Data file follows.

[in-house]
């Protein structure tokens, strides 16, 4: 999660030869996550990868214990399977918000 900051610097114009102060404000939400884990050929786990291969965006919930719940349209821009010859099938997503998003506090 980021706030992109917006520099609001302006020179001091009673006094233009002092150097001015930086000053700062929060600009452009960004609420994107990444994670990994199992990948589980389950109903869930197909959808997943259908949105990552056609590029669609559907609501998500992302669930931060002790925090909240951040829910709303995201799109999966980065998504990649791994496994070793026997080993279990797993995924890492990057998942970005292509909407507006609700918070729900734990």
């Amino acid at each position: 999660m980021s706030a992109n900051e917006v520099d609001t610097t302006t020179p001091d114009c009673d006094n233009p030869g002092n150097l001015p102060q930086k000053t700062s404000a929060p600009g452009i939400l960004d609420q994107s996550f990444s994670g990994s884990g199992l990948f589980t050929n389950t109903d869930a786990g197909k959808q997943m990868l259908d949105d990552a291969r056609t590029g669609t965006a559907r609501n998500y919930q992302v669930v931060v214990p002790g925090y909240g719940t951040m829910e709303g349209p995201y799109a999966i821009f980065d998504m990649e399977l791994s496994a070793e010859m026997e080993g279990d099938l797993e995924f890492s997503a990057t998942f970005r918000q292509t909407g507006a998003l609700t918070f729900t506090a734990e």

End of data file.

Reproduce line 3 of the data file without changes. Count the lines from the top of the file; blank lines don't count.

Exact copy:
């Amino acid at each position: 999660m980021s706030a992109n900051e917006v520099d609001t610097t302006t020179p001091d114009c009673d006094n233009p030869g002092n150097l001015p102060q930086k000053t700062s404000a929060p600009g452009i939400l960004d609420q994107s996550f990444s994670g990994s884990g199992l990948f589980t050929n389950t109903d869930a786990g197909k959808q997943m990868l259908d949105d990552a291969r056609t590029g669609t965006a559907r609501n998500y919930q992302v669930v931060v214990p002790g925090y909240g719940t951040m829910e709303g349209p995201y799109a999966i821009f980065d998504m990649e399977l791994s496994a070793e010859m026997e080993g279990d099938l797993e995924f890492s997503a990057t998942f970005r918000q292509t909407g507006a998003l609700t918070f729900t506090a734990e």